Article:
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20(22) Heart Patient New Year’s Resolutions

Many people see a new year as a new beginning. A chance to restart the cycle by ditching bad habits and replacing them with positive ones. If you have heart disease, consider bringing in the new year with some heart patient New Year’s resolutions!

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fatigue as a heart patient

7 Ways to Fight Fatigue as a Heart Patient

Patients with heart disease often experience fatigue for a variety of reasons, usually caused by multiple factors working together. We are here to tell you that you are not alone and there are things you can do to feel better and increase your energy levels.

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peripheral arterial disease

Peripheral Arterial Disease

Peripheral arterial disease is essentially cholesterol build up in the arteries outside the heart. It can cause stroke, loss of limbs and dysfunction to the internal organs. Read more about what it is and how to prevent it!

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Exercising Heart Disease

Exercising as a Heart Patient

Exercise is helpful in many ways for your overall health, including your cardiovascular system. It lowers your risk of chronic conditions like heart disease, depression, high blood sugar, many types of cancers, stroke and dementia, to name a few.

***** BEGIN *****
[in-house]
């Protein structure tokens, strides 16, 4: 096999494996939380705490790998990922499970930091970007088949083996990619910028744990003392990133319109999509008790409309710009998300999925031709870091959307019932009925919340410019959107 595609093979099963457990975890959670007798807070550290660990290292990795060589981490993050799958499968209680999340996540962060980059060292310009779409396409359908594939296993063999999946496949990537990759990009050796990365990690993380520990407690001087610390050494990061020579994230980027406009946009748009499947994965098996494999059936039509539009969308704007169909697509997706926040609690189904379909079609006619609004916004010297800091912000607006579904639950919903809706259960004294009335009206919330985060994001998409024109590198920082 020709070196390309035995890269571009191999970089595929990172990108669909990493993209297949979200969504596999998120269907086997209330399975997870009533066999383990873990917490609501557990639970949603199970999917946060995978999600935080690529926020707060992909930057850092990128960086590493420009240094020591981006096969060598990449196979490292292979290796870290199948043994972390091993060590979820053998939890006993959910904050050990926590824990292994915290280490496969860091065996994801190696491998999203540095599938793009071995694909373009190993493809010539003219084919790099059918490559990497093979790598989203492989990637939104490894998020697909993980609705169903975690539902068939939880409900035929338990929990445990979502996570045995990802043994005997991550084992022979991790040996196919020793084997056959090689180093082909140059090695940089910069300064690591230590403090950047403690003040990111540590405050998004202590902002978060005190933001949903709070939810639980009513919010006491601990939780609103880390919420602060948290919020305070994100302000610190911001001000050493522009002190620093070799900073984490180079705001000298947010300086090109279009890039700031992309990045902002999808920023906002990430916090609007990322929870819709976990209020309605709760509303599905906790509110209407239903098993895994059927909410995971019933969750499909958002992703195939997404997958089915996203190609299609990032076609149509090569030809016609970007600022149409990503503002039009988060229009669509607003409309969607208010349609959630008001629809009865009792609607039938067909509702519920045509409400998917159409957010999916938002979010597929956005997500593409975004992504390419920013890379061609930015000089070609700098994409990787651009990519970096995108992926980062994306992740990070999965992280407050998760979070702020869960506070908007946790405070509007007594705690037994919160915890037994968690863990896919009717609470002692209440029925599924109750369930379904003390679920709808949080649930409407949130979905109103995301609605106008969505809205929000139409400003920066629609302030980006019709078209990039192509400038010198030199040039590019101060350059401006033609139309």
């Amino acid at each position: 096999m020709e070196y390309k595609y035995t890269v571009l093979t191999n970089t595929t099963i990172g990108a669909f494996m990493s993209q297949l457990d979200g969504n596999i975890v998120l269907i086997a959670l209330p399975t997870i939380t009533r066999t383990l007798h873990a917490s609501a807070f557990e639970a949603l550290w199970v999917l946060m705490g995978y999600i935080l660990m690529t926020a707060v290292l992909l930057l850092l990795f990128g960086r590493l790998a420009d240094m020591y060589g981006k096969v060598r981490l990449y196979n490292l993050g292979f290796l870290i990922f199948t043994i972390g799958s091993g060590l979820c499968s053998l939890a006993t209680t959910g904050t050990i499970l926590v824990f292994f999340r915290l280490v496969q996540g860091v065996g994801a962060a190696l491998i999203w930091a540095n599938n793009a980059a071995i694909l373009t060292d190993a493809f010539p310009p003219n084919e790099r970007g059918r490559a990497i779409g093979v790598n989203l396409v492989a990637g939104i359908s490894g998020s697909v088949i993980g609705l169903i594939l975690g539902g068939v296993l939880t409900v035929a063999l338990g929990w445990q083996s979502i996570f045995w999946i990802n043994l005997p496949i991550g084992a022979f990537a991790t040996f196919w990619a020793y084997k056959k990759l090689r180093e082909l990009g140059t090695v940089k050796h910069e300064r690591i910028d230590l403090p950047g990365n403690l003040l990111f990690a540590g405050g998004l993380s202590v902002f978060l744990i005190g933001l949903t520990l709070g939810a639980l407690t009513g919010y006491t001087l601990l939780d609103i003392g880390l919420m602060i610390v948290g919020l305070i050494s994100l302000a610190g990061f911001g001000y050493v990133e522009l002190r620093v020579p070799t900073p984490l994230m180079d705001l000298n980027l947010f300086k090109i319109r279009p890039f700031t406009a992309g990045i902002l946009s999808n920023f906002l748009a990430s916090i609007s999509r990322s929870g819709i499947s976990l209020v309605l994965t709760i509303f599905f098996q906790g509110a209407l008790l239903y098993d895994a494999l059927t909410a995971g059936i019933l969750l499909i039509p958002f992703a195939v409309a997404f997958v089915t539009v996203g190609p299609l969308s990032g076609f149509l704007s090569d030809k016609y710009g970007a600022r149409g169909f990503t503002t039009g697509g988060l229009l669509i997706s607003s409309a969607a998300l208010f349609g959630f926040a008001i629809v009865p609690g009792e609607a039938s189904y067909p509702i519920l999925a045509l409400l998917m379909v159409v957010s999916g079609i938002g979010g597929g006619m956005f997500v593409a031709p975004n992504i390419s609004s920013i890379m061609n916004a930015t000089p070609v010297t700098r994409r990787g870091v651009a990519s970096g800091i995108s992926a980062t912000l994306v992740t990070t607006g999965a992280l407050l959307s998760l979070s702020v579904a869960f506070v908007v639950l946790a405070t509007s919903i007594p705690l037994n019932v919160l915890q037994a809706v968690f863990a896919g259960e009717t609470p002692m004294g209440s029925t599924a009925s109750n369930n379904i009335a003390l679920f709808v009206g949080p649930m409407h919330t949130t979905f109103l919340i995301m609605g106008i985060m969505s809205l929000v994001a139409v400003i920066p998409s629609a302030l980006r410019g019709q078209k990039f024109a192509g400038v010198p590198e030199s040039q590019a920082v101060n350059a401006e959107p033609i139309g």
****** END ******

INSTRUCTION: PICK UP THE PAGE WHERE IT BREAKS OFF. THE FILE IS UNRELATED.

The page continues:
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Transesophageal Echocardiogram (TEE)

A transesophageal echocardiogram (TEE) is an invasive heart procedure where an ultrasound probe is inserted into your esophagus (food pipe). A transesophageal echocardiogram allows your cardiologist to acquire detailed pictures pertaining to the structure, function and any valvular heart disease that many be present. This procedure demonstrates your cardiac function in much greater detail than a standard transthoracic echocardiogram.

Prior to your procedure, you should not have any food or drink for 8-12 hours. In most cases, you will be able to take your home medications as scheduled. Your cardiologist / healthcare provider will advise you if there are any requirements to alter your medication schedule. Prior to your transesophageal echocardiogram, the technologist will insert an IV in your arm as a safety precaution to begin the test. This will allow sedation to be given to make you more comfortable during your procedure. During your procedure, you will be required to lie flat for approximately 30 minutes while the test is being completed. After your transesophageal echocardiogram, you will need to refrain from driving for approximately 12 hours and will need someone to accompany you home after the procedure. You can return to your normal activities the morning after your procedure.